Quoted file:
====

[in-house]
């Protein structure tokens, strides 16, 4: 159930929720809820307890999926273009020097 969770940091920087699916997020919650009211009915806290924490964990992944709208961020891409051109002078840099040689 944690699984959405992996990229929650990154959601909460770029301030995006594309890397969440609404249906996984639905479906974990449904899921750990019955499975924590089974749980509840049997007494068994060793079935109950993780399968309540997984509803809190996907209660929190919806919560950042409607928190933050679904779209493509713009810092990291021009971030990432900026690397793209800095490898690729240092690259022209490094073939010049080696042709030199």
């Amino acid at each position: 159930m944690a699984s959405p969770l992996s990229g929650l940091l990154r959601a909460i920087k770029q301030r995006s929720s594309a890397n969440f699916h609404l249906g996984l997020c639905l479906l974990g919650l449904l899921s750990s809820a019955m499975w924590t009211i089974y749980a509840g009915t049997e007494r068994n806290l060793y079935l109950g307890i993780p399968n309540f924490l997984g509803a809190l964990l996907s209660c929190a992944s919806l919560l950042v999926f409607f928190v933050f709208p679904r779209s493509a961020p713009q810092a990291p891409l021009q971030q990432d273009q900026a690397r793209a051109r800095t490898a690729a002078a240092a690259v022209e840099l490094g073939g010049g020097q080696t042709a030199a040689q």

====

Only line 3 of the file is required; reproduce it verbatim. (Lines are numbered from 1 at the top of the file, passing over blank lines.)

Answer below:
């Amino acid at each position: 159930m944690a699984s959405p969770l992996s990229g929650l940091l990154r959601a909460i920087k770029q301030r995006s929720s594309a890397n969440f699916h609404l249906g996984l997020c639905l479906l974990g919650l449904l899921s750990s809820a019955m499975w924590t009211i089974y749980a509840g009915t049997e007494r068994n806290l060793y079935l109950g307890i993780p399968n309540f924490l997984g509803a809190l964990l996907s209660c929190a992944s919806l919560l950042v999926f409607f928190v933050f709208p679904r779209s493509a961020p713009q810092a990291p891409l021009q971030q990432d273009q900026a690397r793209a051109r800095t490898a690729a002078a240092a690259v022209e840099l490094g073939g010049g020097q080696t042709a030199a040689q």